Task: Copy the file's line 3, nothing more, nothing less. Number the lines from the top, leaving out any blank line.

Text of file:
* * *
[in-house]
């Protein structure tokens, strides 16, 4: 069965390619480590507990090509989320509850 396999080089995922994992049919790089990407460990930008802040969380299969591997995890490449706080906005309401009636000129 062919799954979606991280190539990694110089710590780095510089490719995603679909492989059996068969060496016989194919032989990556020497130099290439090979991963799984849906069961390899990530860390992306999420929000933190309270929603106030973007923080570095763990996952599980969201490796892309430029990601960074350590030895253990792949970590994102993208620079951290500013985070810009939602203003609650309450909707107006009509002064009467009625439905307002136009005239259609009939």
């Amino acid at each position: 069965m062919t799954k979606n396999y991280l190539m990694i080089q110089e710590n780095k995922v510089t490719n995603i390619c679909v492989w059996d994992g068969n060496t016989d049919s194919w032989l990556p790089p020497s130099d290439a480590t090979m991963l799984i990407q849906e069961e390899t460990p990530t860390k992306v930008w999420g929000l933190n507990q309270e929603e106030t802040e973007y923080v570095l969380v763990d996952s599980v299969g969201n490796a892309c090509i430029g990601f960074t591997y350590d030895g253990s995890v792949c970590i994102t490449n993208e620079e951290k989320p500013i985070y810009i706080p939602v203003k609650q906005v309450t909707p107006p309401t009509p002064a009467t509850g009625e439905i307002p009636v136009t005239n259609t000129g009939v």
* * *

């Amino acid at each position: 069965m062919t799954k979606n396999y991280l190539m990694i080089q110089e710590n780095k995922v510089t490719n995603i390619c679909v492989w059996d994992g068969n060496t016989d049919s194919w032989l990556p790089p020497s130099d290439a480590t090979m991963l799984i990407q849906e069961e390899t460990p990530t860390k992306v930008w999420g929000l933190n507990q309270e929603e106030t802040e973007y923080v570095l969380v763990d996952s599980v299969g969201n490796a892309c090509i430029g990601f960074t591997y350590d030895g253990s995890v792949c970590i994102t490449n993208e620079e951290k989320p500013i985070y810009i706080p939602v203003k609650q906005v309450t909707p107006p309401t009509p002064a009467t509850g009625e439905i307002p009636v136009t005239n259609t000129g009939v």